The Chicago Teachers Union (CTU) on January 12 urged Chicago’s City Council to take legal action against predatory lenders whose alleged illegal conduct could cost the city and its schools as much as $1.4 billion.
According to CTU and the Chicago Tribune, Bank of America and other financial institutions marketed risky derivative deals called interest rate swaps as safe insurance against potential interest rate increases on school bonds.
The Chicago Public School district is currently facing a budget deficit that could cause the layoff of 5000 teachers and other public school employees. CTU is negotiating with school district on a new collective bargaining agreement and is fighting the proposed layoffs.
The head of the school district was appointed by and reports to Chicago Mayor Rahm Emanuel.
A week earlier, CTU’s House of Delegates overwhelmingly voted for a resolution calling for the resignation of Mayor Emanuel.
The resolution criticized Emanuel’s divestment in public education, which the resolution says “(has harmed) Chicago’s public schools and working-class neighborhoods” and his actions in trying to cover up the facts in the police shooting of Laquan McDonald, a 17 year-old African American high school student shot and killed by a white Chicago police officer as McDonald was walking away from the officer.
In calling on the City Council to take legal action against financial institutions that sold the questionable interest rate swaps, CTU President Karen Lewis said that the union had strong evidence showing that Bank of America and others broke the law.
The interest rate swaps were essentially bets on the volatility of the auction-rate bond market, where the school district sold some of its variable rate bonds.
If the market’s interest rates increased, the swaps would protect the school district from paying higher interest rates. If, however, interest rates declined, the school district would owe the swaps’ sellers hundreds of millions of dollars in penalties
CTU has obtained internal e-mails from 2007 showing that Bank of America had knowledge that the auction-rate market was about to crater causing interest rates to drop precipitously. The bank, however, did not share this information with the school district putting the district on the hook for $450 million in penalty payments.
Furthermore, according to the union, Bank of America and other banks “illegally (colluded) to manipulate the interest rates.”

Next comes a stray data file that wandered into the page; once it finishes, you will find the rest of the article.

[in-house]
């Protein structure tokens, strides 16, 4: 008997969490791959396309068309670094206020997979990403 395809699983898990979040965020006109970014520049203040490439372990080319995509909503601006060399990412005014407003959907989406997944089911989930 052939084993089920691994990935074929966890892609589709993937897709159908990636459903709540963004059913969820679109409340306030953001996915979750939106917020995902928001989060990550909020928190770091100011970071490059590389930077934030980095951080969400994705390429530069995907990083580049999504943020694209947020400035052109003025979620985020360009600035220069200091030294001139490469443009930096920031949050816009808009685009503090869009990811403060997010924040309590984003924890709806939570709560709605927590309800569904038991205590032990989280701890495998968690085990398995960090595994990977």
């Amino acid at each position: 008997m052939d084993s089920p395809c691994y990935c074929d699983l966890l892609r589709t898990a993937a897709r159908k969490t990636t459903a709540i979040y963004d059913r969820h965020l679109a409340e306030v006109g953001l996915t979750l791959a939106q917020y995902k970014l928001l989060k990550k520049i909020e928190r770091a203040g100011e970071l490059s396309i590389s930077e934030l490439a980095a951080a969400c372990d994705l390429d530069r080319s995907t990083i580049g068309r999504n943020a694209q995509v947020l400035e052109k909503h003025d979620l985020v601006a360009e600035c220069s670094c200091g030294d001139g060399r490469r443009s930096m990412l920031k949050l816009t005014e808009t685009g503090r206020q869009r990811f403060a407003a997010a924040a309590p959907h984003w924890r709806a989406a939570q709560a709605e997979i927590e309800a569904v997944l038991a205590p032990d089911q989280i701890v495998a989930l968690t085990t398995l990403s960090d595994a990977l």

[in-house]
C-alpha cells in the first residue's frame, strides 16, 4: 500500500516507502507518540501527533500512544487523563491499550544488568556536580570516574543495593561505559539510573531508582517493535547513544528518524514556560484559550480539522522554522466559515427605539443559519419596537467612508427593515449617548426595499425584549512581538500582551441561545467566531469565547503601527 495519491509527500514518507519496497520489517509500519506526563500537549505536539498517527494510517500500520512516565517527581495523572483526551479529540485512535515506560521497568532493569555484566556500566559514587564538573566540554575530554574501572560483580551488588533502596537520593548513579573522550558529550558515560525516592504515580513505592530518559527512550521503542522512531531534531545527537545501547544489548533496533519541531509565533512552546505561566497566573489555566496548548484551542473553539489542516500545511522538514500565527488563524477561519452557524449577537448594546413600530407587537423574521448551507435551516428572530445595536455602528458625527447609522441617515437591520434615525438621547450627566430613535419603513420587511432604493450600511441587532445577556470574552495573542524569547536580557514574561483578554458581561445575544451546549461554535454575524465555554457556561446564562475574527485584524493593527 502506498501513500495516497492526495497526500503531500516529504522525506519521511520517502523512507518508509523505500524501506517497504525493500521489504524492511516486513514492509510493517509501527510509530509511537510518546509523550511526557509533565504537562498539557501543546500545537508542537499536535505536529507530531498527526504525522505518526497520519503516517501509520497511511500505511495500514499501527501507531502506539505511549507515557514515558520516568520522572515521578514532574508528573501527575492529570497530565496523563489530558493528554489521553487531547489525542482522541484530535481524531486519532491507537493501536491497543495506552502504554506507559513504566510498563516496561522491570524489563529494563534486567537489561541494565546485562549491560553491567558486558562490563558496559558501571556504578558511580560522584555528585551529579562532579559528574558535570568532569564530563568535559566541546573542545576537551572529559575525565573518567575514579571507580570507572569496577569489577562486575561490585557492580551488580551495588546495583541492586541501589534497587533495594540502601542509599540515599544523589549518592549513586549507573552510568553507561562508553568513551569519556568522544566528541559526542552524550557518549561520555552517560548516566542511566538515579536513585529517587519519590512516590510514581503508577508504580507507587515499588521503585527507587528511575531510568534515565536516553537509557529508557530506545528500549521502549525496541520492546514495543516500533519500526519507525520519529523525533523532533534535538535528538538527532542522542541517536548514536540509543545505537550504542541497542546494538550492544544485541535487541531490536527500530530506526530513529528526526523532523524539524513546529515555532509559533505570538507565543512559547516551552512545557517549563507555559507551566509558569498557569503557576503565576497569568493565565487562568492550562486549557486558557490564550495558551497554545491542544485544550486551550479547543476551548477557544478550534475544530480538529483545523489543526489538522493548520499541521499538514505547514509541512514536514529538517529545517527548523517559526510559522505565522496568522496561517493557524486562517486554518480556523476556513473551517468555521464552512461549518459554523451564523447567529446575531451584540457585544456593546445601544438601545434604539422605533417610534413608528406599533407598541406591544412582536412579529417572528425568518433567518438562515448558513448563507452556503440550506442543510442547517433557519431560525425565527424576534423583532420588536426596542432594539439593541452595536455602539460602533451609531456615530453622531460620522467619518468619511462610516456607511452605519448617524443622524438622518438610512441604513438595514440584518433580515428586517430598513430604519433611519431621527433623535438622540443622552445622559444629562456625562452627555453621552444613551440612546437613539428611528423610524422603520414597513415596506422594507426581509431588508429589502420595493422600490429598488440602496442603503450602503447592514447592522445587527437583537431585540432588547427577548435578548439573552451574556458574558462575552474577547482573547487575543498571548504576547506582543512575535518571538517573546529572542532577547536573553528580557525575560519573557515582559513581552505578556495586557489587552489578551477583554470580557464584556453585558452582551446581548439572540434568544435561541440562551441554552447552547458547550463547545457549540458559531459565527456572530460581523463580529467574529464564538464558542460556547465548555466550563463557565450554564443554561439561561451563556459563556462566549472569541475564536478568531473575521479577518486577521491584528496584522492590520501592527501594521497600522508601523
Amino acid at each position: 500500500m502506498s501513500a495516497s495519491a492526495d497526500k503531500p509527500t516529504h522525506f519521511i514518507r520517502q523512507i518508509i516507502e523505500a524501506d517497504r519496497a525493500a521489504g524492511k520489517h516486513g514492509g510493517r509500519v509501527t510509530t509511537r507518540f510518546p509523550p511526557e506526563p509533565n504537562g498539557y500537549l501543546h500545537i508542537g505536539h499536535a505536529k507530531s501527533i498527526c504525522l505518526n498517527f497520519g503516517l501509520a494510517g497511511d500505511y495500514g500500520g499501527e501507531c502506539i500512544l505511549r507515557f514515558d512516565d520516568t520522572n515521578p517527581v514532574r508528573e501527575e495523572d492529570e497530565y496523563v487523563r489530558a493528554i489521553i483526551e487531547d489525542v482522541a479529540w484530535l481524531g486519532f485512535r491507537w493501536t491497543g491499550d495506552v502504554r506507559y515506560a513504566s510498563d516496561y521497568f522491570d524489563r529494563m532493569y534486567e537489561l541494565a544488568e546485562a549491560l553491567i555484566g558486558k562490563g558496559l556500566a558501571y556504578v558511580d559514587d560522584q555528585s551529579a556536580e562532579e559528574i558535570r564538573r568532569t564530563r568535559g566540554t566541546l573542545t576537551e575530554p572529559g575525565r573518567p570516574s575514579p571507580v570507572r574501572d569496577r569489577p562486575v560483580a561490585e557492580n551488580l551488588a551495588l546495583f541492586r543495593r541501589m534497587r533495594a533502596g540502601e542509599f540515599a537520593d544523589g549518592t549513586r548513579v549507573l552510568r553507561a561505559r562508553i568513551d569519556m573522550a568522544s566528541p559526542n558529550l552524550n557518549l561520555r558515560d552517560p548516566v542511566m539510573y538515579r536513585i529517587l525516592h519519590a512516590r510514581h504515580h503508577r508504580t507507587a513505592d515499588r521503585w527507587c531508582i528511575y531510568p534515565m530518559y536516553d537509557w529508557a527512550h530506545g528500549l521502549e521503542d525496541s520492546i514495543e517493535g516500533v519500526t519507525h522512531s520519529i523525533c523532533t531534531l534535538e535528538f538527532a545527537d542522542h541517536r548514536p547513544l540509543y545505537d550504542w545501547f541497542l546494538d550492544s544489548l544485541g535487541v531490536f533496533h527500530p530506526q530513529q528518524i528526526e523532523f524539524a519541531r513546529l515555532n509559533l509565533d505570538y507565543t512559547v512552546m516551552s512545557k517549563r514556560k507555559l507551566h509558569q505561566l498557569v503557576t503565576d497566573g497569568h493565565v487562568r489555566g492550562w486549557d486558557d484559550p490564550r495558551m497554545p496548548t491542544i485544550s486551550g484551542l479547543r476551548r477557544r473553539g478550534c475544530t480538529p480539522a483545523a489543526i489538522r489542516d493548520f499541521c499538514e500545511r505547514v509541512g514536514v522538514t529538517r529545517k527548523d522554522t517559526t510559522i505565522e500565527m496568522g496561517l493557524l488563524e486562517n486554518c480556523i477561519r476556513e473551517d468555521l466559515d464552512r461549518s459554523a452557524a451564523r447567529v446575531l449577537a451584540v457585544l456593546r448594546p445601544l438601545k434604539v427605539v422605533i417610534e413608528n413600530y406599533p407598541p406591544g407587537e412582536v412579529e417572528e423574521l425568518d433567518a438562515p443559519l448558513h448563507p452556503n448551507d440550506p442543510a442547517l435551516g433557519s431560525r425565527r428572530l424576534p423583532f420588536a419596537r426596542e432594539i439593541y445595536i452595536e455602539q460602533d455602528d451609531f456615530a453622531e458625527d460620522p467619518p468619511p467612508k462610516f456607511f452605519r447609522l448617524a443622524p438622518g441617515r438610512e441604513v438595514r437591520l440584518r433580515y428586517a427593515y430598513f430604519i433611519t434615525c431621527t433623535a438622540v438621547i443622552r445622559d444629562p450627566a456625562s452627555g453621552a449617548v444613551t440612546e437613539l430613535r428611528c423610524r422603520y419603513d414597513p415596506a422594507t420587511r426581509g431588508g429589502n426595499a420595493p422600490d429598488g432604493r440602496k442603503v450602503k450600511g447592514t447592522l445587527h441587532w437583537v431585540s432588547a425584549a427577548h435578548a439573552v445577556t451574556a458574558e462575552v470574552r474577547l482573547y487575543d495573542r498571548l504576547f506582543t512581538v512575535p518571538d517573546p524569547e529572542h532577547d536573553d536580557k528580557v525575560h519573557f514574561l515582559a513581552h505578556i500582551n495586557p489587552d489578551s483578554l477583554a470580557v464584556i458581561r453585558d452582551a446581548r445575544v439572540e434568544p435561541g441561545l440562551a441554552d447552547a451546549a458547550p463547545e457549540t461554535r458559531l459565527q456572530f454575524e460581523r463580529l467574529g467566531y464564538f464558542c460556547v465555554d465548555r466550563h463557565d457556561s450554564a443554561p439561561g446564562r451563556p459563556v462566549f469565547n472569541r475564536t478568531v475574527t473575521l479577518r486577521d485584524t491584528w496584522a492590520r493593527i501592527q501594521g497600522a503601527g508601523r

“We should take legal action to cancel the deals, get out of penalties and claw back losses,” said CTU President Karen Lewis. “The standard industry practice was for banks to emphasize the potential upside of these deals, but downplay the risks. This is a violation of the ‘fair dealing’ rule that governs municipal finance.”
In addition to the $450 in swaps penalties, CTU wants $850 million in swap payments returned.
According to the Chicago Tribune, the swap deals “contributed to (the school district’s) ongoing financial troubles.”
In response to these financial troubles, Mayor Emanuel has closed 50 schools mostly in predominately African American and Latino neighborhoods despite the strenuous objections of parents and community members, laid off teachers and other school employees, which caused overcrowding in classrooms, and under funded wrap around services to students such as counseling, libraries, and psychological support.
The union in its resolution calling for Mayor Emanuel’s resignation said that Emanuel’s cuts to school wrap around services contributed to McDonald’s death.
While McDonald posed no threat to the officer who shot him, McDonald was a troubled young man.
He spent most of his life in foster care and suffered from severe psychological trauma.
According to CTU’s resolution, McDonald’s fate “may have been altered had his mental health needs been met both in and out of school.”
In addition to not adequately funding school counseling services, Emanuel also closed six of city’s 12 mental health clinics.
CTU’s call for Mayor Emanuel’s resignation and its call for legal action to recover more than $1 billion resulting from questionable swaps deals, comes at a time when the union is negotiating a new collective bargaining agreement with the school district.
CTU is aiming to stop the proposed layoffs, improve teaching and learning conditions in schools, and improve the district’s wrap around services, especially in low-income communities.
Union members took the first step toward improving Chicago public education when 88 percent of the membership voted in December to authorize a strike unless the new collective bargaining agreement allows for investment rather than divestment in Chicago’s public schools.
After the vote, CTU Vice President Jesse Sharkey urged the mayor and his school CEO to “listen to what teachers and educators are trying to tell you: do not cut the schools anymore, do not make the layoffs that you have threatened; instead, respect educators and give us the tools we need to do our jobs.”
“Chicago Teachers Union members do not want to strike, but we do demand that you listen to us,” added Sharkey.